The article at the Daily Caller deals with the increase of ice and the lack of melting ice in Greenland.
The article reports:
But alarmists have been neglecting an inconvenient fact about the polar region: Greenland is seeing healthy levels of ice and record cold temperatures over parts of the polar island.
Northeast Greenland saw its coldest May on record since measurements started back in 1949, and the island as a whole is colder than normal. Nuuk, the capital of Greenland, has also seen its coldest year on record, according to science blogger Steven Goddard.
Greenland is also seeing much less ice melt than normal, according to the Danish Meteorological Institute. Basically, Greenland’s ice sheet has accumulated a lot of ice, but seen little melting this year.
The article at wattsupwiththat is very scientific and illustrates how some global warming supporters (I really can’t call them scientists) have adjusted (redone) the climate data in recent years so that the fact that there has been no global warming in recent years is hidden in the new numbers.
The article concludes:
Comments from Georgia Tech Climatologist Dr. Judith Curry:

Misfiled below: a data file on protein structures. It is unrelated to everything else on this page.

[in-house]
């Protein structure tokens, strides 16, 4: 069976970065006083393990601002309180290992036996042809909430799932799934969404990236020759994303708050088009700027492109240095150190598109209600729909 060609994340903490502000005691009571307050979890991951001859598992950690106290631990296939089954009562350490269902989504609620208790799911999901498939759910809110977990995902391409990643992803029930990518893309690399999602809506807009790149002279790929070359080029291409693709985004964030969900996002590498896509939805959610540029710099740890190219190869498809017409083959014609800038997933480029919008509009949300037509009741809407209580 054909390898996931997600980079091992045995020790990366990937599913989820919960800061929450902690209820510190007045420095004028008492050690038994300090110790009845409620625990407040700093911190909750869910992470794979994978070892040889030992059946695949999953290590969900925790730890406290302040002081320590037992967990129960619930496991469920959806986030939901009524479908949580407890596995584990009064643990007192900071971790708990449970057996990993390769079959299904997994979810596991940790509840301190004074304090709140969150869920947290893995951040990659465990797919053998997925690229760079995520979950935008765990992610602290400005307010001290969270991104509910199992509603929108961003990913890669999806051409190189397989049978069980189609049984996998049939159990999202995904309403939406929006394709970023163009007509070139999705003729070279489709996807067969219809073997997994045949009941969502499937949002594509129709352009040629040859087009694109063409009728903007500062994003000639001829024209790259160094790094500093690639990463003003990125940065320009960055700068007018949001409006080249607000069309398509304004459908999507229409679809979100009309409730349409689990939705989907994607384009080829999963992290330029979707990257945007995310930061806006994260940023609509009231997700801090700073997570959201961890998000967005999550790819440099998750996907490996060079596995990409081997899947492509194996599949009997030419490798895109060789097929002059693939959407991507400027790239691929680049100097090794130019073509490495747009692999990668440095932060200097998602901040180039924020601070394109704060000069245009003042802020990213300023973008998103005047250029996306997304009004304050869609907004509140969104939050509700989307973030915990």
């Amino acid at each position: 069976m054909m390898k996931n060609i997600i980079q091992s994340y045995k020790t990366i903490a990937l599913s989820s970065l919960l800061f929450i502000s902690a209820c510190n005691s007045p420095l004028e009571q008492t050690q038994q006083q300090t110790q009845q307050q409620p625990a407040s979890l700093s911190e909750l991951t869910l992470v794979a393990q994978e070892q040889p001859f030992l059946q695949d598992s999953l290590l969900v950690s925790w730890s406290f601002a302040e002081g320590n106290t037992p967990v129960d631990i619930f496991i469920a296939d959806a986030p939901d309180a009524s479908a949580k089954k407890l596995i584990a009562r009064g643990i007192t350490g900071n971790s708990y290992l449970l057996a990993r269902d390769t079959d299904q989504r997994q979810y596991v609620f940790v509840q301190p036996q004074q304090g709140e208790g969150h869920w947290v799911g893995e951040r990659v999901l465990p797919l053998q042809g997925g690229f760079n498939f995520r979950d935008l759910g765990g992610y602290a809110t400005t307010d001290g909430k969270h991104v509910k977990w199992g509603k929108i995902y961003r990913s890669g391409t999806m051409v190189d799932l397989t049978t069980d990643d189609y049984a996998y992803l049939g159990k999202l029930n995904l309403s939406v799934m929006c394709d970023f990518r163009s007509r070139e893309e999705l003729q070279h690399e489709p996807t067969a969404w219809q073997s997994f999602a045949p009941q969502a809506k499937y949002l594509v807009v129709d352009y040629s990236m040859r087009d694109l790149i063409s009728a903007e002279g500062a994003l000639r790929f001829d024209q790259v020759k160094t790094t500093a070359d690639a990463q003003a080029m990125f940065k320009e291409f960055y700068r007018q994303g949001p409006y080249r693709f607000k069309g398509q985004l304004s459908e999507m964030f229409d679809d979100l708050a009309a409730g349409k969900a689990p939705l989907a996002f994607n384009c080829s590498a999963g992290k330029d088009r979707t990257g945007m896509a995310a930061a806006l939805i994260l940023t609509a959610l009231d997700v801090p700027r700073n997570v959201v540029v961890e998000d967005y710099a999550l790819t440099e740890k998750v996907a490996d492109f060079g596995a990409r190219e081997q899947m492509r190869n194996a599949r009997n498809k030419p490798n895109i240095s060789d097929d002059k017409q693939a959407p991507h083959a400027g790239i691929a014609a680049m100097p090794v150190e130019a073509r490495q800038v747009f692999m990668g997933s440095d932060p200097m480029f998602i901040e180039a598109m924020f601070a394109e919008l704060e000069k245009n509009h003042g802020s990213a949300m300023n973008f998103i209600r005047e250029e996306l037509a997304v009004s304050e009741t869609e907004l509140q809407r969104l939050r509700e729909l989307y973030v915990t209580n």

The greatest changes in the new NOAA surface temperature analysis is to the ocean temperatures since 1998. This seems rather ironic, since this is the period where there is the greatest coverage of data with the highest quality of measurements – ARGO buoys and satellites don’t show a warming trend. Nevertheless, the NOAA team finds a substantial increase in the ocean surface temperature anomaly trend since 1998.
In my opinion, the gold standard dataset for global ocean surface temperatures is the UK dataset, HadSST3. A review of the uncertainties is given in this paper by John Kennedy http://www.metoffice.gov.uk/hadobs/hadsst3/uncertainty.html. Note, the UK group has dealt with the same issues raised by the NOAA team. I personally see no reason to the use the NOAA ERSST dataset, I do not see any evidence that the NOAA group has done anywhere near as careful a job as the UK group in processing the ocean temperatures.
The real bottom line here is that we really don’t know as much as we like to think we do. The impact of man on global climate is unknown, but as much as I hate to admit it, in the grand scheme of things, man really is a very small part.